It's also the hometown of artist Egon Schiele and sports a museum with
contemporary exhibitions. The town itself is charming, walkable and at
the very end is a beautiful synagogue now undergoing restoration. The
views from the top of the town are remarkable. Take a break from shopping
and don't miss it!
Pickpockets and cabs...
First and foremost I'd like to tell other women that Prague is a great city. It is safe except for the pickpockets found on trams and crowded streets and just about anywhere tourists collect. They are skilled, so carry only what you can afford to lose; for instance, a copy of your passport will do - don't carry the original. Keep copies of your credit cards at the hotel, so you can quickly cancel them if your wallet is lifted.
Another thing to keep in
mind are the taxis - have the hotel or restaurant phone for a taxi, and
avoid hailing one on the street. If you pick up a cab on the street it
will probably be an independent, and you'll pay up to four times the fare.
Fortunately, they've sorted this problem out at the airport, so taking
a cab from there is fine (and averages about 20-30 USD depending on where
your hotel is). You can get into the city by public transport, but you've
got to catch a bus and transfer to the metro or tram, plus get a ticket
at the airport. If you have the money, I'd take the taxi.
Know before you go...
We thought we were visiting Prague in the off season (mid September) only to find it is high season – places everywhere were packed, including the narrow streets in Old Town. Prague is not a wheel-friendly place for anyone with wheel-chair, walker or cane. Cobble-stones are everywhere. And stairs! So those who have such to consider, you may wish to check out things ahead of time in terms of elevator availability, ramps, etc.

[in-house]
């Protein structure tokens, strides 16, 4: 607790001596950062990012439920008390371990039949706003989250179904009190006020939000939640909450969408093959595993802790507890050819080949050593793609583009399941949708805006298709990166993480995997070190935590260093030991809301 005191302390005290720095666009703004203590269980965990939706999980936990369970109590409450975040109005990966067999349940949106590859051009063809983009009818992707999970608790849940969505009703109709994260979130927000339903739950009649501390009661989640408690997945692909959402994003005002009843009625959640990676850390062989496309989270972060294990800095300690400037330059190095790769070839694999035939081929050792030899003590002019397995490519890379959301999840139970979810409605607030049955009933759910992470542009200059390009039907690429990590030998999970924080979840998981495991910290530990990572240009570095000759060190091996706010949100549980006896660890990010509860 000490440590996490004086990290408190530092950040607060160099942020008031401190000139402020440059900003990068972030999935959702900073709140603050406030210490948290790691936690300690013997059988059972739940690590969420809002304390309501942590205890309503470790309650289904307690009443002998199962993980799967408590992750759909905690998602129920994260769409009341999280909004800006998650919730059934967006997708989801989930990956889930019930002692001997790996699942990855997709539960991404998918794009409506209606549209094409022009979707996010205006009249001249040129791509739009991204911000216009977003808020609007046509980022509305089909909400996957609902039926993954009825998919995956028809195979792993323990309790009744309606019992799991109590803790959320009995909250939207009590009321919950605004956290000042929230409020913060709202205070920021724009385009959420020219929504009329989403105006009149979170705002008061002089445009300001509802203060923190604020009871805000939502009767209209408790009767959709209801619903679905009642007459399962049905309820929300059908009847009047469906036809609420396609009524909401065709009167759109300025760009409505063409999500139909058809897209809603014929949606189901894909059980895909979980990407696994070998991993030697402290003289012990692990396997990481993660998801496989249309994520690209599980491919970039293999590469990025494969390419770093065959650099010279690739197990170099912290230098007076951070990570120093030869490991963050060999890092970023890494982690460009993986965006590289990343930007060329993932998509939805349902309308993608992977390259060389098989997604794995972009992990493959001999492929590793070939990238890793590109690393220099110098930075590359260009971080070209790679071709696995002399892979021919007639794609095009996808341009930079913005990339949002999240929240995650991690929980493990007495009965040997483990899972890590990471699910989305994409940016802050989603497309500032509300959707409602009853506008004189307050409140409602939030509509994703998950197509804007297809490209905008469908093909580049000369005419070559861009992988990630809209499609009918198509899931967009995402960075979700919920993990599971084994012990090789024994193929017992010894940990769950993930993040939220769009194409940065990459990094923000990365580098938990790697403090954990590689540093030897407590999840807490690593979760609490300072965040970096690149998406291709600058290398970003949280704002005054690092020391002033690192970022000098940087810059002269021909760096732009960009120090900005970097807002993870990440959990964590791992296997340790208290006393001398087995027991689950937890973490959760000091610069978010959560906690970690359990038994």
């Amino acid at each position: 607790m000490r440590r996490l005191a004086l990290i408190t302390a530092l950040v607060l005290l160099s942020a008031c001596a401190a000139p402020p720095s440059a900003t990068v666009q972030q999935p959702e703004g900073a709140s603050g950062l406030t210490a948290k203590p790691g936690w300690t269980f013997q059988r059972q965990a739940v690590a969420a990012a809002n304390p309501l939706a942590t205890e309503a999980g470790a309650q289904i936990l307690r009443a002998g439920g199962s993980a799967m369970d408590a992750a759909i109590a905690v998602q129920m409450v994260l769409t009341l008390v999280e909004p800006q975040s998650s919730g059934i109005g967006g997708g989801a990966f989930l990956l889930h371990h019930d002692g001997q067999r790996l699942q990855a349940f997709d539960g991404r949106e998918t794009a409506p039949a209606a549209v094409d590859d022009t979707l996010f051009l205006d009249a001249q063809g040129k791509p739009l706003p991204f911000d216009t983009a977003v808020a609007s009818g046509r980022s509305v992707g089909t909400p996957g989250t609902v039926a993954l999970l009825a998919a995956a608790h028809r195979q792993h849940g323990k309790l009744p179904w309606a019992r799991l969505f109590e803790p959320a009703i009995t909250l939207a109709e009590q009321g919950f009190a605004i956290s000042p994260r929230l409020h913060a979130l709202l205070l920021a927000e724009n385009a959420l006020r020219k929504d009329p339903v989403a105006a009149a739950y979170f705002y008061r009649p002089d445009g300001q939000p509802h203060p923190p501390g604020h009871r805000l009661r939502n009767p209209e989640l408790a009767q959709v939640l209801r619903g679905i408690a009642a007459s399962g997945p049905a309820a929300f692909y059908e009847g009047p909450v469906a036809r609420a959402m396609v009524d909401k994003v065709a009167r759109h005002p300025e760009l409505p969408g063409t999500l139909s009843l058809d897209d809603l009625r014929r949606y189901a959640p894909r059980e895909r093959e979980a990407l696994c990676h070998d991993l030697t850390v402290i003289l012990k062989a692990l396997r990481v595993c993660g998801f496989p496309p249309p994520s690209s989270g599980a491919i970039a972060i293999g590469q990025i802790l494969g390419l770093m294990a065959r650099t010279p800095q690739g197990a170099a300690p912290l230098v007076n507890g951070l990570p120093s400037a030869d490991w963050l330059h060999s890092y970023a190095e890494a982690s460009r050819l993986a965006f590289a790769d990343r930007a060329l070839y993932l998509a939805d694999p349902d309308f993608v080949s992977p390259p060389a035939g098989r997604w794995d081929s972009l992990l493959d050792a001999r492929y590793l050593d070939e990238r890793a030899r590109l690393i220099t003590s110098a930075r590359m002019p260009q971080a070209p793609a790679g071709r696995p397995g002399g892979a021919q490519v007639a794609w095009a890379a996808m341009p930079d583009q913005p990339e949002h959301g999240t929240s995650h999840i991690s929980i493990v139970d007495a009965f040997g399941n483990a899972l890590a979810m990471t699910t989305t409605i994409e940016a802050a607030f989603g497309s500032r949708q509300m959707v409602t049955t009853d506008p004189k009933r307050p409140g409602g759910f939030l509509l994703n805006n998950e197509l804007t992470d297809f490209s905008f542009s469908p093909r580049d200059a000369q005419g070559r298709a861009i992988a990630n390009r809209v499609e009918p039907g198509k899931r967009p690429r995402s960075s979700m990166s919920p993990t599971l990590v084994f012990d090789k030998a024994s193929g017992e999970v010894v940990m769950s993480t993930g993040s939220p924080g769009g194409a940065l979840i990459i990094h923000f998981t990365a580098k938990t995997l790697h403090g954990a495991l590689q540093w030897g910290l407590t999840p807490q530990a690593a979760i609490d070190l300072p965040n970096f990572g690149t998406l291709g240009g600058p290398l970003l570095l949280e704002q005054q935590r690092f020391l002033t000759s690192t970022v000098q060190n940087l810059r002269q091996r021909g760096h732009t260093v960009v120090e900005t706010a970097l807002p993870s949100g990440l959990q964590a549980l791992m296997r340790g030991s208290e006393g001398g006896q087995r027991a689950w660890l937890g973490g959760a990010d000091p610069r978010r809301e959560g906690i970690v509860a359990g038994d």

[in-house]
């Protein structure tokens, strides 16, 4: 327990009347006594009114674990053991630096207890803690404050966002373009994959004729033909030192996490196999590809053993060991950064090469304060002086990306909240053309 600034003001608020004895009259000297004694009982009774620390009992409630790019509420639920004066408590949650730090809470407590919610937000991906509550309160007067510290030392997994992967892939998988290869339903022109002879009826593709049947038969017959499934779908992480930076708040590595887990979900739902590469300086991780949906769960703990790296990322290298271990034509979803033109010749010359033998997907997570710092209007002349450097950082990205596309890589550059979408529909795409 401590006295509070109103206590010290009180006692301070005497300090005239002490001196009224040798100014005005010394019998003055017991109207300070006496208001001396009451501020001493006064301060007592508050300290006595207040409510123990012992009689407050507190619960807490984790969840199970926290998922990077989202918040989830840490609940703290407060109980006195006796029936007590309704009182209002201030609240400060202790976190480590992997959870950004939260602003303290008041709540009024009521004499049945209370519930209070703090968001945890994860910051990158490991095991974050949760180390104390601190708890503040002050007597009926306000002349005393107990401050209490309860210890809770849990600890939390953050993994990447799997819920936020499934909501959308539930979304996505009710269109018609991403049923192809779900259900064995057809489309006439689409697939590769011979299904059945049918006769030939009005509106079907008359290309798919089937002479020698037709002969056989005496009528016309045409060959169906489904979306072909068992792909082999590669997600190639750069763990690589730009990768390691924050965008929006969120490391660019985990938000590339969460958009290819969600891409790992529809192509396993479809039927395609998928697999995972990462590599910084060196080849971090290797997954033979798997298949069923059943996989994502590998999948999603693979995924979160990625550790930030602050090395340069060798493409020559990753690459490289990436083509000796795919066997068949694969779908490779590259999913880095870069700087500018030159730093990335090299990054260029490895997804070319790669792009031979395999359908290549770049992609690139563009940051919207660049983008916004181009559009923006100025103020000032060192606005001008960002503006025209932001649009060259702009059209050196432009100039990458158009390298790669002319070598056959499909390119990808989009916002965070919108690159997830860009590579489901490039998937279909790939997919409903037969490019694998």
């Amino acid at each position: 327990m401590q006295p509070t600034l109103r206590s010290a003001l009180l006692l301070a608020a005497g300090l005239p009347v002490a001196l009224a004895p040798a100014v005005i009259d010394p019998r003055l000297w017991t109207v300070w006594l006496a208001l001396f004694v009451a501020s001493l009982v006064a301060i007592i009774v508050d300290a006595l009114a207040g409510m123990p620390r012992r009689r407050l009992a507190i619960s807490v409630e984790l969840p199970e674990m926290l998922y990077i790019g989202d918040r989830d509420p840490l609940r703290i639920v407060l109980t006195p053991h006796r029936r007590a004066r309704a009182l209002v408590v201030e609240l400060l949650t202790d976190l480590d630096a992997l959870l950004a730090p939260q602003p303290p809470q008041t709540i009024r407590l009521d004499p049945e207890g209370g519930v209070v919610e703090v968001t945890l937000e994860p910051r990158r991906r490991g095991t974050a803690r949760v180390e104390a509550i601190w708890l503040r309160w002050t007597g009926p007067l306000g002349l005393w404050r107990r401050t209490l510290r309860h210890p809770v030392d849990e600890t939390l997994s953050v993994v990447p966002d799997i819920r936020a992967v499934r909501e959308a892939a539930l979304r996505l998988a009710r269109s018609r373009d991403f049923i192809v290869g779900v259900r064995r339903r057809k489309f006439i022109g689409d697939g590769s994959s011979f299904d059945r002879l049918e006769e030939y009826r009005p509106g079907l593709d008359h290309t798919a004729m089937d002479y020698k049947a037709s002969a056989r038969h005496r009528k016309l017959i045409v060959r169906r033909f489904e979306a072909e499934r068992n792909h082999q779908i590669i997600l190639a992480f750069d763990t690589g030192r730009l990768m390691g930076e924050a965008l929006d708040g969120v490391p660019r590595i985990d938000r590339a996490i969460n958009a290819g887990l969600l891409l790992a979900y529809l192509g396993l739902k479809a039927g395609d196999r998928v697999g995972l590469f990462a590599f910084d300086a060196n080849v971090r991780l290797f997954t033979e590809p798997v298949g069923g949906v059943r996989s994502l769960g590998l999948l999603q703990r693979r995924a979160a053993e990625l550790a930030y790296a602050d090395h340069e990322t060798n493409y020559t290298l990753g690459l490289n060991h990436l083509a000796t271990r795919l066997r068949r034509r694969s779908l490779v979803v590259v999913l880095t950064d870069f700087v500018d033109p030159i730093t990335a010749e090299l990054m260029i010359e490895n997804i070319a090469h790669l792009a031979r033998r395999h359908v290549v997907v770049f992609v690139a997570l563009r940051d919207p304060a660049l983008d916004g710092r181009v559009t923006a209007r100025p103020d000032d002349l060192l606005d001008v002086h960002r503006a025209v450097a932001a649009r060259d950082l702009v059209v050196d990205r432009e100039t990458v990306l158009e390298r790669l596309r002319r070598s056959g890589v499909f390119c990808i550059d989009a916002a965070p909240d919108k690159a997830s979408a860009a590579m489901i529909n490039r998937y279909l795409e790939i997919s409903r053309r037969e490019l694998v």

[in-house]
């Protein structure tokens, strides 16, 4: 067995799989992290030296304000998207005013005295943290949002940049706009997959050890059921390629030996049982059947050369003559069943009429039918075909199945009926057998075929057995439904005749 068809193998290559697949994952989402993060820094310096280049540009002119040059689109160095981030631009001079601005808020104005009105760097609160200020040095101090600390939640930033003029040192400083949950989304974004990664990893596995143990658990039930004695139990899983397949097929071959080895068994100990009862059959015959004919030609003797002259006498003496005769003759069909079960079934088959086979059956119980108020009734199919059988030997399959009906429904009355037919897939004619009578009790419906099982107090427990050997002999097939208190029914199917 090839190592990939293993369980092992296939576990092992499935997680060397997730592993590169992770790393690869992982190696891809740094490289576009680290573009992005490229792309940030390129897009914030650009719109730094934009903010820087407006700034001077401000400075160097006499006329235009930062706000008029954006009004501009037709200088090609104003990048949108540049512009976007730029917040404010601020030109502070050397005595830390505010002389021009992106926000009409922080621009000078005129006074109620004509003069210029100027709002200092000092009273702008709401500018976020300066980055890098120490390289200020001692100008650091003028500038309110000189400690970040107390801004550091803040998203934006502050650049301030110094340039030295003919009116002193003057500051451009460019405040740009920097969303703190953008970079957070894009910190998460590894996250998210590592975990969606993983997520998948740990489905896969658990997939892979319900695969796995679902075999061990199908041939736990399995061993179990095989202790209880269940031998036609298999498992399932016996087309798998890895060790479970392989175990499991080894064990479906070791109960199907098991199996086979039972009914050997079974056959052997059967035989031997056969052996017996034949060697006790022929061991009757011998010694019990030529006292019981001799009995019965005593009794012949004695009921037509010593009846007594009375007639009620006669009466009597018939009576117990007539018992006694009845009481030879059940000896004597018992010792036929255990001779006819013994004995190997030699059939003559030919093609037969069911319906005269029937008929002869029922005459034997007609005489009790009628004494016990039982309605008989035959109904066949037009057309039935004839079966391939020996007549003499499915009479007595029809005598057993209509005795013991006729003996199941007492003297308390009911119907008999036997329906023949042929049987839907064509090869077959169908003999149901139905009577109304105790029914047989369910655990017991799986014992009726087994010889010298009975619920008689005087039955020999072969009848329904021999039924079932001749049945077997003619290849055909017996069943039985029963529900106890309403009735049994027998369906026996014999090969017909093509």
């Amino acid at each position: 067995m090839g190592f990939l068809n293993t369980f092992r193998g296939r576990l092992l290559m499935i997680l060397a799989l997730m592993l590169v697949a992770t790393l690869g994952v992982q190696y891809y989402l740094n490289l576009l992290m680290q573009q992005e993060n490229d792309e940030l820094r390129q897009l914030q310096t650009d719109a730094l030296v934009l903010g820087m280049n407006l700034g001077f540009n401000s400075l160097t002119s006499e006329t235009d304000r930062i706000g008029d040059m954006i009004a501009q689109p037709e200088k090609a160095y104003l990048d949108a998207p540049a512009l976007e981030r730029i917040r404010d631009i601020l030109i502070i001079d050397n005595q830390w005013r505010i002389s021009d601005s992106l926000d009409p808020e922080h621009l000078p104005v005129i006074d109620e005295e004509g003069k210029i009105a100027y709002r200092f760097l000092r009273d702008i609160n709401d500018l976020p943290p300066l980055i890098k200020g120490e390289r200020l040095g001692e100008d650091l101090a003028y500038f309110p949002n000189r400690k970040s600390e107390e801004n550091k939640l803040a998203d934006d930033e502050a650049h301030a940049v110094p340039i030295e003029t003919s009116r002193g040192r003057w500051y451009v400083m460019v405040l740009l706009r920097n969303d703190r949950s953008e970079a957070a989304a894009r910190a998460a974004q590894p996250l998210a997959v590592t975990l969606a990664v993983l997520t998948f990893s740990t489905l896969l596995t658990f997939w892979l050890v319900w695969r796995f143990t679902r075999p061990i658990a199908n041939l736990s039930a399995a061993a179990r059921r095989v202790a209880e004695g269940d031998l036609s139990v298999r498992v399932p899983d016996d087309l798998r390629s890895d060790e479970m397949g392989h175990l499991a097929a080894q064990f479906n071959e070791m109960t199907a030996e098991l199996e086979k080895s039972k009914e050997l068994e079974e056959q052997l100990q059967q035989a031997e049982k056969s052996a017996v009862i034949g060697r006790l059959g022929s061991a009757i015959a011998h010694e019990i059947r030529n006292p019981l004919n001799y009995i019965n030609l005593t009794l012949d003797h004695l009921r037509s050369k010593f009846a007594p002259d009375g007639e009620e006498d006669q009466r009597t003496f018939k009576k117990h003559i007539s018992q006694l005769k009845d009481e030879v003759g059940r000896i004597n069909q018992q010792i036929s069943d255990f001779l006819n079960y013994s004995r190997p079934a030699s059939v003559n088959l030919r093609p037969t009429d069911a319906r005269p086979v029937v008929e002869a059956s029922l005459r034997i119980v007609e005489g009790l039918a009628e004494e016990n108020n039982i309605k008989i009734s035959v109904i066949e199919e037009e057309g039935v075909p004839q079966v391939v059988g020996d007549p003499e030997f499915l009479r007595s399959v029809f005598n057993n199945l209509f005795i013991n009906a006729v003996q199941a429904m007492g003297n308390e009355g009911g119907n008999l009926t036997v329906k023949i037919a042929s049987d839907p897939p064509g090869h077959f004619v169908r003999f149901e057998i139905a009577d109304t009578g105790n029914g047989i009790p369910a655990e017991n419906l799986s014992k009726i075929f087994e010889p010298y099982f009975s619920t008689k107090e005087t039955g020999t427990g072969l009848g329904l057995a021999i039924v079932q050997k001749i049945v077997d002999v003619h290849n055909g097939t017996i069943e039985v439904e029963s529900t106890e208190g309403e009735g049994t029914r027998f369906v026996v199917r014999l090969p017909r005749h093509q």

If you have to walk downstairs to the loo, take coins with you. You might get all the way down and have someone waiting there, with hand out for payment to use the facilities.
Walk the Charles bridge earlier in the morning (10:00 is when the artists seem to begin to set up their displays) rather than later. Fun to meet the artists situated across the bridge and see the fantastic statues. Later on the tourists jammed it so you could hardly get through.
of the best days my husband and I had was to take the metro (Nadrazi Holesovice)
out to the bus (#112) that goes to the Prague
Zoo. Winding up the hill past beautiful homes, then into
the zoo at 9:30 a.m. before the crowds get too big, seeing only part of
it (it’s huge), then lunch at the café down at the foot of
it (entry). In the early afternoon visited the beautiful Hapsburg chateau
(Troja Chateau) across from the zoo. A gorgeous way to see the art and
furnishings of the period, and the amazing ceiling murals everywhere telling
of the Hapsburg family. Dessert at the café’ afterwards.
Both zoo and chateau very inexpensive and most impressive. Gorgeous views,
and a most lovely and fulfilling day. Website: www.zoopraha.cz/english